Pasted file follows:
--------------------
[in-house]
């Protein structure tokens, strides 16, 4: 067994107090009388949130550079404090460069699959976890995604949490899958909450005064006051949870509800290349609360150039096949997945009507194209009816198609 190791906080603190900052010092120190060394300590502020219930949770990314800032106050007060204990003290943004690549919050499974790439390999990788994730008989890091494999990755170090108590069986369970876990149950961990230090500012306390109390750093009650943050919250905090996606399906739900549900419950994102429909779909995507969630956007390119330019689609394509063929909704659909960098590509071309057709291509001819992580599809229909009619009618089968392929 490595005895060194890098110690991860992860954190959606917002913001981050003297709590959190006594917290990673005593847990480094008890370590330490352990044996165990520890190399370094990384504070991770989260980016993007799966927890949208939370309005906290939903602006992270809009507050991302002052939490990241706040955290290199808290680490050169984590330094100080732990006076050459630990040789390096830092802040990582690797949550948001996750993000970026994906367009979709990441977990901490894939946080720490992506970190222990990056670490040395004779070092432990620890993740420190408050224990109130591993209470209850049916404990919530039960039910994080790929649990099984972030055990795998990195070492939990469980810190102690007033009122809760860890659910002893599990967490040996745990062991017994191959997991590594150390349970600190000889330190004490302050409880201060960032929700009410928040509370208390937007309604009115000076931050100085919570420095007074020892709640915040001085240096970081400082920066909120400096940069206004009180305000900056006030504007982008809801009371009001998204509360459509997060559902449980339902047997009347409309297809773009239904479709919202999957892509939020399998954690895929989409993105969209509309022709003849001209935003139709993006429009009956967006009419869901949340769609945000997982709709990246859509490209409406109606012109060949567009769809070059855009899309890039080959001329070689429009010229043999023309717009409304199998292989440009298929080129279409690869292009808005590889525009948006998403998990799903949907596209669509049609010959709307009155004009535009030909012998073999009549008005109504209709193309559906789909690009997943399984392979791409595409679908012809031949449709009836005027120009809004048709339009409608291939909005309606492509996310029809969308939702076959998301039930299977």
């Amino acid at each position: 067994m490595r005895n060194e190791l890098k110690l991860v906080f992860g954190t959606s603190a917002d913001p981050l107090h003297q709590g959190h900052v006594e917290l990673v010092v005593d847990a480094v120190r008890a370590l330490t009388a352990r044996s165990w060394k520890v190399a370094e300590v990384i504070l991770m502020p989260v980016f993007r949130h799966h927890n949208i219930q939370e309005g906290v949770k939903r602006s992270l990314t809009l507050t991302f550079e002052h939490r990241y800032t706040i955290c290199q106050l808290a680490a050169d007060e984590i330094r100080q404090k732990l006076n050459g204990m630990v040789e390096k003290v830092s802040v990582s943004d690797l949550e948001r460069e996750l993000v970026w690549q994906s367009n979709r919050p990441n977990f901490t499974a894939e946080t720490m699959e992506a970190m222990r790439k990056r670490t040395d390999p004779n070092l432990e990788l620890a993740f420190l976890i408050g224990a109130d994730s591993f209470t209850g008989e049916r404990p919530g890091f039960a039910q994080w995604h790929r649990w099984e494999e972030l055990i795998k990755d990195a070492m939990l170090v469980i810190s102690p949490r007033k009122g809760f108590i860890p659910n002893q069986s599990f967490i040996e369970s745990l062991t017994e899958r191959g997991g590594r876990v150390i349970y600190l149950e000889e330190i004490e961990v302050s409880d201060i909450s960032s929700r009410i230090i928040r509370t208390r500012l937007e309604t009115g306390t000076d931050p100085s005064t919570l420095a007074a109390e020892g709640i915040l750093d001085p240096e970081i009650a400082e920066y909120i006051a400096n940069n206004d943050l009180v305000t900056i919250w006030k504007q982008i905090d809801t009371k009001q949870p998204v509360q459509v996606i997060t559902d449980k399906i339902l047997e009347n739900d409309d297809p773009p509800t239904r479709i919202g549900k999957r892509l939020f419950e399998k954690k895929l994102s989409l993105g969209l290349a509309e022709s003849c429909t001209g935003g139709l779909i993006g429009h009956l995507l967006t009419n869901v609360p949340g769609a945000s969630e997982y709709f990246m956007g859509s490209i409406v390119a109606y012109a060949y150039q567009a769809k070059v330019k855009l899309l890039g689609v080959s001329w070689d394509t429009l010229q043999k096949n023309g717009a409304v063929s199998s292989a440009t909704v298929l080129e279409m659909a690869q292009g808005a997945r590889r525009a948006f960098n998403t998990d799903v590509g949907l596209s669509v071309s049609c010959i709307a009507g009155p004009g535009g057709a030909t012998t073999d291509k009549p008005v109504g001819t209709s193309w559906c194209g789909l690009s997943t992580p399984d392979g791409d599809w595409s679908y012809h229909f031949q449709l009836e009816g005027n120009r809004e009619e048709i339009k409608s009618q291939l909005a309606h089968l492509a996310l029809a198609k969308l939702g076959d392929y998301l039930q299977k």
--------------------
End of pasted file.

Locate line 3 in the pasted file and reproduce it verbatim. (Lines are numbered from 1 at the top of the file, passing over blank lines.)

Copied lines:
């Amino acid at each position: 067994m490595r005895n060194e190791l890098k110690l991860v906080f992860g954190t959606s603190a917002d913001p981050l107090h003297q709590g959190h900052v006594e917290l990673v010092v005593d847990a480094v120190r008890a370590l330490t009388a352990r044996s165990w060394k520890v190399a370094e300590v990384i504070l991770m502020p989260v980016f993007r949130h799966h927890n949208i219930q939370e309005g906290v949770k939903r602006s992270l990314t809009l507050t991302f550079e002052h939490r990241y800032t706040i955290c290199q106050l808290a680490a050169d007060e984590i330094r100080q404090k732990l006076n050459g204990m630990v040789e390096k003290v830092s802040v990582s943004d690797l949550e948001r460069e996750l993000v970026w690549q994906s367009n979709r919050p990441n977990f901490t499974a894939e946080t720490m699959e992506a970190m222990r790439k990056r670490t040395d390999p004779n070092l432990e990788l620890a993740f420190l976890i408050g224990a109130d994730s591993f209470t209850g008989e049916r404990p919530g890091f039960a039910q994080w995604h790929r649990w099984e494999e972030l055990i795998k990755d990195a070492m939990l170090v469980i810190s102690p949490r007033k009122g809760f108590i860890p659910n002893q069986s599990f967490i040996e369970s745990l062991t017994e899958r191959g997991g590594r876990v150390i349970y600190l149950e000889e330190i004490e961990v302050s409880d201060i909450s960032s929700r009410i230090i928040r509370t208390r500012l937007e309604t009115g306390t000076d931050p100085s005064t919570l420095a007074a109390e020892g709640i915040l750093d001085p240096e970081i009650a400082e920066y909120i006051a400096n940069n206004d943050l009180v305000t900056i919250w006030k504007q982008i905090d809801t009371k009001q949870p998204v509360q459509v996606i997060t559902d449980k399906i339902l047997e009347n739900d409309d297809p773009p509800t239904r479709i919202g549900k999957r892509l939020f419950e399998k954690k895929l994102s989409l993105g969209l290349a509309e022709s003849c429909t001209g935003g139709l779909i993006g429009h009956l995507l967006t009419n869901v609360p949340g769609a945000s969630e997982y709709f990246m956007g859509s490209i409406v390119a109606y012109a060949y150039q567009a769809k070059v330019k855009l899309l890039g689609v080959s001329w070689d394509t429009l010229q043999k096949n023309g717009a409304v063929s199998s292989a440009t909704v298929l080129e279409m659909a690869q292009g808005a997945r590889r525009a948006f960098n998403t998990d799903v590509g949907l596209s669509v071309s049609c010959i709307a009507g009155p004009g535009g057709a030909t012998t073999d291509k009549p008005v109504g001819t209709s193309w559906c194209g789909l690009s997943t992580p399984d392979g791409d599809w595409s679908y012809h229909f031949q449709l009836e009816g005027n120009r809004e009619e048709i339009k409608s009618q291939l909005a309606h089968l492509a996310l029809a198609k969308l939702g076959d392929y998301l039930q299977k």